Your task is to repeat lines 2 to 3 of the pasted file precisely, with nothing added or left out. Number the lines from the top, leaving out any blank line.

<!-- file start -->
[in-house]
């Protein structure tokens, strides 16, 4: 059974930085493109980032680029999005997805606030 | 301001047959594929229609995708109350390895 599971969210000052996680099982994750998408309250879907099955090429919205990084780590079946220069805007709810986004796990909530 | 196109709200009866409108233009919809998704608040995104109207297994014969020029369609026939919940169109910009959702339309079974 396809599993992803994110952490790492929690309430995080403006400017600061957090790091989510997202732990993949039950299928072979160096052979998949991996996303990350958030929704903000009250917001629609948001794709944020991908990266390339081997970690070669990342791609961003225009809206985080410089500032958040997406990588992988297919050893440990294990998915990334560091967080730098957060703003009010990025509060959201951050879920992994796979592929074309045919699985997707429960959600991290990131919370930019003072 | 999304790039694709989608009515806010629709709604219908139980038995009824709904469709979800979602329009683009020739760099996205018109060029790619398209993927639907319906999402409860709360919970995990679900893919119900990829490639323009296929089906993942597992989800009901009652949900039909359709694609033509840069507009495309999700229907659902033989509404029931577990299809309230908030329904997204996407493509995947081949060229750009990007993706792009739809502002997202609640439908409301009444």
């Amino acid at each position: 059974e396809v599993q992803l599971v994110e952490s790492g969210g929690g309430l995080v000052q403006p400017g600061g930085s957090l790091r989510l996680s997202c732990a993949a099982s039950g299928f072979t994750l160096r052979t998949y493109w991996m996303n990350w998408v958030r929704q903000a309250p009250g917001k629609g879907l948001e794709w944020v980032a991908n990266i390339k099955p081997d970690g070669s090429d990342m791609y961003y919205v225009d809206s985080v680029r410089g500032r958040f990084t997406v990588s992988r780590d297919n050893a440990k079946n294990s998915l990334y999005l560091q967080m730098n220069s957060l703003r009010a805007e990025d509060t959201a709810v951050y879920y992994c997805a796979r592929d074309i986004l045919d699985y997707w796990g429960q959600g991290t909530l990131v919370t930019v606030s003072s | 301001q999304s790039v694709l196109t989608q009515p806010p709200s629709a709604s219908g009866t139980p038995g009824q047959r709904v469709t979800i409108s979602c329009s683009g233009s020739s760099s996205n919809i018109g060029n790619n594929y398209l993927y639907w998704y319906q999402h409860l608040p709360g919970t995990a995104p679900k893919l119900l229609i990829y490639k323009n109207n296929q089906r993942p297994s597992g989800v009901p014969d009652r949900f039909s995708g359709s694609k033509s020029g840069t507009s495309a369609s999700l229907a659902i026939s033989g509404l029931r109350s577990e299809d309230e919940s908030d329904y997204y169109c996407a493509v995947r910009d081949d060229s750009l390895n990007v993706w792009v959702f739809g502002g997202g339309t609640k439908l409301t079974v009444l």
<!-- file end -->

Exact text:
């Protein structure tokens, strides 16, 4: 059974930085493109980032680029999005997805606030 | 301001047959594929229609995708109350390895 599971969210000052996680099982994750998408309250879907099955090429919205990084780590079946220069805007709810986004796990909530 | 196109709200009866409108233009919809998704608040995104109207297994014969020029369609026939919940169109910009959702339309079974 396809599993992803994110952490790492929690309430995080403006400017600061957090790091989510997202732990993949039950299928072979160096052979998949991996996303990350958030929704903000009250917001629609948001794709944020991908990266390339081997970690070669990342791609961003225009809206985080410089500032958040997406990588992988297919050893440990294990998915990334560091967080730098957060703003009010990025509060959201951050879920992994796979592929074309045919699985997707429960959600991290990131919370930019003072 | 999304790039694709989608009515806010629709709604219908139980038995009824709904469709979800979602329009683009020739760099996205018109060029790619398209993927639907319906999402409860709360919970995990679900893919119900990829490639323009296929089906993942597992989800009901009652949900039909359709694609033509840069507009495309999700229907659902033989509404029931577990299809309230908030329904997204996407493509995947081949060229750009990007993706792009739809502002997202609640439908409301009444």
């Amino acid at each position: 059974e396809v599993q992803l599971v994110e952490s790492g969210g929690g309430l995080v000052q403006p400017g600061g930085s957090l790091r989510l996680s997202c732990a993949a099982s039950g299928f072979t994750l160096r052979t998949y493109w991996m996303n990350w998408v958030r929704q903000a309250p009250g917001k629609g879907l948001e794709w944020v980032a991908n990266i390339k099955p081997d970690g070669s090429d990342m791609y961003y919205v225009d809206s985080v680029r410089g500032r958040f990084t997406v990588s992988r780590d297919n050893a440990k079946n294990s998915l990334y999005l560091q967080m730098n220069s957060l703003r009010a805007e990025d509060t959201a709810v951050y879920y992994c997805a796979r592929d074309i986004l045919d699985y997707w796990g429960q959600g991290t909530l990131v919370t930019v606030s003072s | 301001q999304s790039v694709l196109t989608q009515p806010p709200s629709a709604s219908g009866t139980p038995g009824q047959r709904v469709t979800i409108s979602c329009s683009g233009s020739s760099s996205n919809i018109g060029n790619n594929y398209l993927y639907w998704y319906q999402h409860l608040p709360g919970t995990a995104p679900k893919l119900l229609i990829y490639k323009n109207n296929q089906r993942p297994s597992g989800v009901p014969d009652r949900f039909s995708g359709s694609k033509s020029g840069t507009s495309a369609s999700l229907a659902i026939s033989g509404l029931r109350s577990e299809d309230e919940s908030d329904y997204y169109c996407a493509v995947r910009d081949d060229s750009l390895n990007v993706w792009v959702f739809g502002g997202g339309t609640k439908l409301t079974v009444l």